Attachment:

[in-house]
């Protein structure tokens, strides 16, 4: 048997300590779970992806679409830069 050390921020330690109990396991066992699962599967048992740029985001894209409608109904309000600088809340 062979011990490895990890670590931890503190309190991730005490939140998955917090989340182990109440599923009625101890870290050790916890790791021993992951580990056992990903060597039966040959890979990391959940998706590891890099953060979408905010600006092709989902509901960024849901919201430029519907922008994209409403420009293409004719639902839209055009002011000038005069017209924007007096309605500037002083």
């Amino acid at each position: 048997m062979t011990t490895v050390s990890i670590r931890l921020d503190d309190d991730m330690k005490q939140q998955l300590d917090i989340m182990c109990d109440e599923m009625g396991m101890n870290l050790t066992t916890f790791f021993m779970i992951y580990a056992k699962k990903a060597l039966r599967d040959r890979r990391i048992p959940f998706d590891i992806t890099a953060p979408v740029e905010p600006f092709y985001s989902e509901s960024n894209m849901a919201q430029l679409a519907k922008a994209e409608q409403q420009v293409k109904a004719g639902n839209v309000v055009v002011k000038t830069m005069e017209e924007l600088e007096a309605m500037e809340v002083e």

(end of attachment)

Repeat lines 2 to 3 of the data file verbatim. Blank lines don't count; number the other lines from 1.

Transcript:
């Protein structure tokens, strides 16, 4: 048997300590779970992806679409830069 050390921020330690109990396991066992699962599967048992740029985001894209409608109904309000600088809340 062979011990490895990890670590931890503190309190991730005490939140998955917090989340182990109440599923009625101890870290050790916890790791021993992951580990056992990903060597039966040959890979990391959940998706590891890099953060979408905010600006092709989902509901960024849901919201430029519907922008994209409403420009293409004719639902839209055009002011000038005069017209924007007096309605500037002083």
């Amino acid at each position: 048997m062979t011990t490895v050390s990890i670590r931890l921020d503190d309190d991730m330690k005490q939140q998955l300590d917090i989340m182990c109990d109440e599923m009625g396991m101890n870290l050790t066992t916890f790791f021993m779970i992951y580990a056992k699962k990903a060597l039966r599967d040959r890979r990391i048992p959940f998706d590891i992806t890099a953060p979408v740029e905010p600006f092709y985001s989902e509901s960024n894209m849901a919201q430029l679409a519907k922008a994209e409608q409403q420009v293409k109904a004719g639902n839209v309000v055009v002011k000038t830069m005069e017209e924007l600088e007096a309605m500037e809340v002083e």